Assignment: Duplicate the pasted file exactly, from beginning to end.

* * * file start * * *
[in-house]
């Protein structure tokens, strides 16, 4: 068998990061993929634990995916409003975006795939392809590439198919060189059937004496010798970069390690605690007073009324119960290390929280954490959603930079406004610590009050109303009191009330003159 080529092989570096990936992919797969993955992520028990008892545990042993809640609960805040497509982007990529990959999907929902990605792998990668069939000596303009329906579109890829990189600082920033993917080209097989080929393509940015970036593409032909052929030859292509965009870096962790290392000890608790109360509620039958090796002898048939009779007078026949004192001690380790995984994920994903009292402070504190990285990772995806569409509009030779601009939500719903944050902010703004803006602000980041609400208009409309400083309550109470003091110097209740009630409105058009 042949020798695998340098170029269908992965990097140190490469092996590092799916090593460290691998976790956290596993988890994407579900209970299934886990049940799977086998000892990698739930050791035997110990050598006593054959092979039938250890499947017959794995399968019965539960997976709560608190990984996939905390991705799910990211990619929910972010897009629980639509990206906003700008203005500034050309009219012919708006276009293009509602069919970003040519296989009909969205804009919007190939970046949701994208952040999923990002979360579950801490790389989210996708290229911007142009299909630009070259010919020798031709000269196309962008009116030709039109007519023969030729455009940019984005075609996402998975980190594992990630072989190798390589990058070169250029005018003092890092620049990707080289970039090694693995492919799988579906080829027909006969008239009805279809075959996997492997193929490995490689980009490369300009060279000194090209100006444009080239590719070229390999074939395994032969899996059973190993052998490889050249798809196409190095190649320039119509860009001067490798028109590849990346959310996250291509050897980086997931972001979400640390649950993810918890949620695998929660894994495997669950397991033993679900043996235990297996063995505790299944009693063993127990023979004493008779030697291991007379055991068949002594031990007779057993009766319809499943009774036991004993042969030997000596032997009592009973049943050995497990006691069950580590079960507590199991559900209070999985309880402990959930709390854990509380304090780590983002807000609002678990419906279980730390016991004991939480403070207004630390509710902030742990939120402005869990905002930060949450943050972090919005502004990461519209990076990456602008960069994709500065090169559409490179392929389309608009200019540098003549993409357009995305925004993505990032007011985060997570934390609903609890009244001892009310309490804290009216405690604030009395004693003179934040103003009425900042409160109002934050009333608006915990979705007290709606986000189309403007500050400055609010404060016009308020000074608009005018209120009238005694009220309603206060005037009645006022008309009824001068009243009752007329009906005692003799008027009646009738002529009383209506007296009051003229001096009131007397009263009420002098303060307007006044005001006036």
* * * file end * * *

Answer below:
[in-house]
């Protein structure tokens, strides 16, 4: 068998990061993929634990995916409003975006795939392809590439198919060189059937004496010798970069390690605690007073009324119960290390929280954490959603930079406004610590009050109303009191009330003159 080529092989570096990936992919797969993955992520028990008892545990042993809640609960805040497509982007990529990959999907929902990605792998990668069939000596303009329906579109890829990189600082920033993917080209097989080929393509940015970036593409032909052929030859292509965009870096962790290392000890608790109360509620039958090796002898048939009779007078026949004192001690380790995984994920994903009292402070504190990285990772995806569409509009030779601009939500719903944050902010703004803006602000980041609400208009409309400083309550109470003091110097209740009630409105058009 042949020798695998340098170029269908992965990097140190490469092996590092799916090593460290691998976790956290596993988890994407579900209970299934886990049940799977086998000892990698739930050791035997110990050598006593054959092979039938250890499947017959794995399968019965539960997976709560608190990984996939905390991705799910990211990619929910972010897009629980639509990206906003700008203005500034050309009219012919708006276009293009509602069919970003040519296989009909969205804009919007190939970046949701994208952040999923990002979360579950801490790389989210996708290229911007142009299909630009070259010919020798031709000269196309962008009116030709039109007519023969030729455009940019984005075609996402998975980190594992990630072989190798390589990058070169250029005018003092890092620049990707080289970039090694693995492919799988579906080829027909006969008239009805279809075959996997492997193929490995490689980009490369300009060279000194090209100006444009080239590719070229390999074939395994032969899996059973190993052998490889050249798809196409190095190649320039119509860009001067490798028109590849990346959310996250291509050897980086997931972001979400640390649950993810918890949620695998929660894994495997669950397991033993679900043996235990297996063995505790299944009693063993127990023979004493008779030697291991007379055991068949002594031990007779057993009766319809499943009774036991004993042969030997000596032997009592009973049943050995497990006691069950580590079960507590199991559900209070999985309880402990959930709390854990509380304090780590983002807000609002678990419906279980730390016991004991939480403070207004630390509710902030742990939120402005869990905002930060949450943050972090919005502004990461519209990076990456602008960069994709500065090169559409490179392929389309608009200019540098003549993409357009995305925004993505990032007011985060997570934390609903609890009244001892009310309490804290009216405690604030009395004693003179934040103003009425900042409160109002934050009333608006915990979705007290709606986000189309403007500050400055609010404060016009308020000074608009005018209120009238005694009220309603206060005037009645006022008309009824001068009243009752007329009906005692003799008027009646009738002529009383209506007296009051003229001096009131007397009263009420002098303060307007006044005001006036």